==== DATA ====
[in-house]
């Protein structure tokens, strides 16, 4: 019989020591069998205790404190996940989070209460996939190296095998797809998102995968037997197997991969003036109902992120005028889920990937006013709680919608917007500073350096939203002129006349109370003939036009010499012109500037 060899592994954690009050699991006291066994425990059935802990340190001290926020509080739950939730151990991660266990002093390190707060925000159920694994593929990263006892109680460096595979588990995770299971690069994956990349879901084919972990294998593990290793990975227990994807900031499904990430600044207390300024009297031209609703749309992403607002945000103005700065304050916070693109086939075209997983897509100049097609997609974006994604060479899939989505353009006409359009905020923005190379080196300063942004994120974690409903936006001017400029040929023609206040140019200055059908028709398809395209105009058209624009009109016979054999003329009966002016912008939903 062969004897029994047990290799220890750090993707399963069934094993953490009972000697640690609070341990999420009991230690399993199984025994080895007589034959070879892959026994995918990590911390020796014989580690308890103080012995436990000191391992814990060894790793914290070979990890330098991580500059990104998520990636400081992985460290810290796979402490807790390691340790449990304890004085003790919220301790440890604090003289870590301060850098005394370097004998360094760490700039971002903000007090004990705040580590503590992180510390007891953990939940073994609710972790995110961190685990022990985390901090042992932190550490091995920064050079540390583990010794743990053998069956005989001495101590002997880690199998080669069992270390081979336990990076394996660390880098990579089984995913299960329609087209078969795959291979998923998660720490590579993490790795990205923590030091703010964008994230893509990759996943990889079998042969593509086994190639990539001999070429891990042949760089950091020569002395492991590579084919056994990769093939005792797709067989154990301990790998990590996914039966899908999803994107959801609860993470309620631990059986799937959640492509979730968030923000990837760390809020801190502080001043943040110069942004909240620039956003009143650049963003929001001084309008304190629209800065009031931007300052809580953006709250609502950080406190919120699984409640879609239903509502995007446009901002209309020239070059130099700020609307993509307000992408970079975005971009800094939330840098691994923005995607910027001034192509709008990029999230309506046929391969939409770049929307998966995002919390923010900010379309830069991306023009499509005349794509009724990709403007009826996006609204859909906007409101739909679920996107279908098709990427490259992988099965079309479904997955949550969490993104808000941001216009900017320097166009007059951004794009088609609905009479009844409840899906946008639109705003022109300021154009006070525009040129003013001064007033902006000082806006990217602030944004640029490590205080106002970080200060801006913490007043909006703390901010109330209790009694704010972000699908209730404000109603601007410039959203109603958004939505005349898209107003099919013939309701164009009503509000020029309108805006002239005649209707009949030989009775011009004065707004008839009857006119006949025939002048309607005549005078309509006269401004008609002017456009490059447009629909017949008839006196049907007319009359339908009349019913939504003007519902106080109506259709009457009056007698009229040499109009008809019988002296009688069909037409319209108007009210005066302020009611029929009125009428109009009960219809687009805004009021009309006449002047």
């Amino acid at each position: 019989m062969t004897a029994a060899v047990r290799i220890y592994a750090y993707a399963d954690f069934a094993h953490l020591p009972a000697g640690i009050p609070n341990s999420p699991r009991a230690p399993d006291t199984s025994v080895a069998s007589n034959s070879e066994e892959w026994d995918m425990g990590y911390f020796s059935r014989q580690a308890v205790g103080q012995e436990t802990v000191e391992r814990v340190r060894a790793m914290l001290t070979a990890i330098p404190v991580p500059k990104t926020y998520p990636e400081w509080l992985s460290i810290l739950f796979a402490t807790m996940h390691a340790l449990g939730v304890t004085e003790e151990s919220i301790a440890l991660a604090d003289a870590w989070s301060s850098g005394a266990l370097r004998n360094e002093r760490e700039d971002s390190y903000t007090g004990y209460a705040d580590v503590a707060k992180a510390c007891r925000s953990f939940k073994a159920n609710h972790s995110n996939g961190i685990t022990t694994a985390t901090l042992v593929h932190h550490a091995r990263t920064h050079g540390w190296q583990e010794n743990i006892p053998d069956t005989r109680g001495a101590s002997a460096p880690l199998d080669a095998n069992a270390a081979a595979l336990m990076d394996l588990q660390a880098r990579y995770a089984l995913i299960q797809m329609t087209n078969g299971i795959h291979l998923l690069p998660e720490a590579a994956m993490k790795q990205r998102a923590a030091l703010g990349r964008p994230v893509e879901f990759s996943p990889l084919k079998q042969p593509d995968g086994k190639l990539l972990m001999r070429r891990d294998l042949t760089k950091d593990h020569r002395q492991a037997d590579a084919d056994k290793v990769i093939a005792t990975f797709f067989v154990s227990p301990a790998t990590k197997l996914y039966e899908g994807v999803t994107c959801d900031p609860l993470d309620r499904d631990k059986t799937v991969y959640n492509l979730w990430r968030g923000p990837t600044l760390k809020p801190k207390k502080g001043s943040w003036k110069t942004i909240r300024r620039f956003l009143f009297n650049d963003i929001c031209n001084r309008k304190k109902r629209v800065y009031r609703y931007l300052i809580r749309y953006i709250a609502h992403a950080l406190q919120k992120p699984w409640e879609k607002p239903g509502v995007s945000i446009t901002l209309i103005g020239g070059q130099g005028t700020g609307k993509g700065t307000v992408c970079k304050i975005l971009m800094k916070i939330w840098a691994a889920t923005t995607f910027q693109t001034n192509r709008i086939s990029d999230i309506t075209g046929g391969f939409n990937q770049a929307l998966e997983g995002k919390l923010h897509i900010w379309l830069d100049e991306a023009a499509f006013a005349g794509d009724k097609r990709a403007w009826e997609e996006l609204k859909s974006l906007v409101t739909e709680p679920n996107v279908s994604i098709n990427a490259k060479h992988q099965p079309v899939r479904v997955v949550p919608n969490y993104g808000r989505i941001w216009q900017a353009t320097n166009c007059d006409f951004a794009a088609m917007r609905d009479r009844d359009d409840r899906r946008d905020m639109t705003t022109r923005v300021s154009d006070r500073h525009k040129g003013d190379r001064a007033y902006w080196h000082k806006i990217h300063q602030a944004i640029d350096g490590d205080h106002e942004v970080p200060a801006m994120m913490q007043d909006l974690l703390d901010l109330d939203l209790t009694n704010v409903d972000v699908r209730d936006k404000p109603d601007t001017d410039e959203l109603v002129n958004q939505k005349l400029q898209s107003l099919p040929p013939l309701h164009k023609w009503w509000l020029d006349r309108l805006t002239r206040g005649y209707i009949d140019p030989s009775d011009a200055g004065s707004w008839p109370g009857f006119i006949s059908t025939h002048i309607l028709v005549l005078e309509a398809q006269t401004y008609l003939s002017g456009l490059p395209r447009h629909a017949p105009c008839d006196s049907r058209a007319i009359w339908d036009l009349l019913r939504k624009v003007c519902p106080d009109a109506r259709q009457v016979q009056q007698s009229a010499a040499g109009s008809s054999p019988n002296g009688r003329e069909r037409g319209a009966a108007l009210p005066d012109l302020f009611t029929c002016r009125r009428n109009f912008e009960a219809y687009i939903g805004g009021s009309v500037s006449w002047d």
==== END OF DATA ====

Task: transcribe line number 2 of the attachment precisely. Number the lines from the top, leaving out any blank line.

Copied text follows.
């Protein structure tokens, strides 16, 4: 019989020591069998205790404190996940989070209460996939190296095998797809998102995968037997197997991969003036109902992120005028889920990937006013709680919608917007500073350096939203002129006349109370003939036009010499012109500037 060899592994954690009050699991006291066994425990059935802990340190001290926020509080739950939730151990991660266990002093390190707060925000159920694994593929990263006892109680460096595979588990995770299971690069994956990349879901084919972990294998593990290793990975227990994807900031499904990430600044207390300024009297031209609703749309992403607002945000103005700065304050916070693109086939075209997983897509100049097609997609974006994604060479899939989505353009006409359009905020923005190379080196300063942004994120974690409903936006001017400029040929023609206040140019200055059908028709398809395209105009058209624009009109016979054999003329009966002016912008939903 062969004897029994047990290799220890750090993707399963069934094993953490009972000697640690609070341990999420009991230690399993199984025994080895007589034959070879892959026994995918990590911390020796014989580690308890103080012995436990000191391992814990060894790793914290070979990890330098991580500059990104998520990636400081992985460290810290796979402490807790390691340790449990304890004085003790919220301790440890604090003289870590301060850098005394370097004998360094760490700039971002903000007090004990705040580590503590992180510390007891953990939940073994609710972790995110961190685990022990985390901090042992932190550490091995920064050079540390583990010794743990053998069956005989001495101590002997880690199998080669069992270390081979336990990076394996660390880098990579089984995913299960329609087209078969795959291979998923998660720490590579993490790795990205923590030091703010964008994230893509990759996943990889079998042969593509086994190639990539001999070429891990042949760089950091020569002395492991590579084919056994990769093939005792797709067989154990301990790998990590996914039966899908999803994107959801609860993470309620631990059986799937959640492509979730968030923000990837760390809020801190502080001043943040110069942004909240620039956003009143650049963003929001001084309008304190629209800065009031931007300052809580953006709250609502950080406190919120699984409640879609239903509502995007446009901002209309020239070059130099700020609307993509307000992408970079975005971009800094939330840098691994923005995607910027001034192509709008990029999230309506046929391969939409770049929307998966995002919390923010900010379309830069991306023009499509005349794509009724990709403007009826996006609204859909906007409101739909679920996107279908098709990427490259992988099965079309479904997955949550969490993104808000941001216009900017320097166009007059951004794009088609609905009479009844409840899906946008639109705003022109300021154009006070525009040129003013001064007033902006000082806006990217602030944004640029490590205080106002970080200060801006913490007043909006703390901010109330209790009694704010972000699908209730404000109603601007410039959203109603958004939505005349898209107003099919013939309701164009009503509000020029309108805006002239005649209707009949030989009775011009004065707004008839009857006119006949025939002048309607005549005078309509006269401004008609002017456009490059447009629909017949008839006196049907007319009359339908009349019913939504003007519902106080109506259709009457009056007698009229040499109009008809019988002296009688069909037409319209108007009210005066302020009611029929009125009428109009009960219809687009805004009021009309006449002047």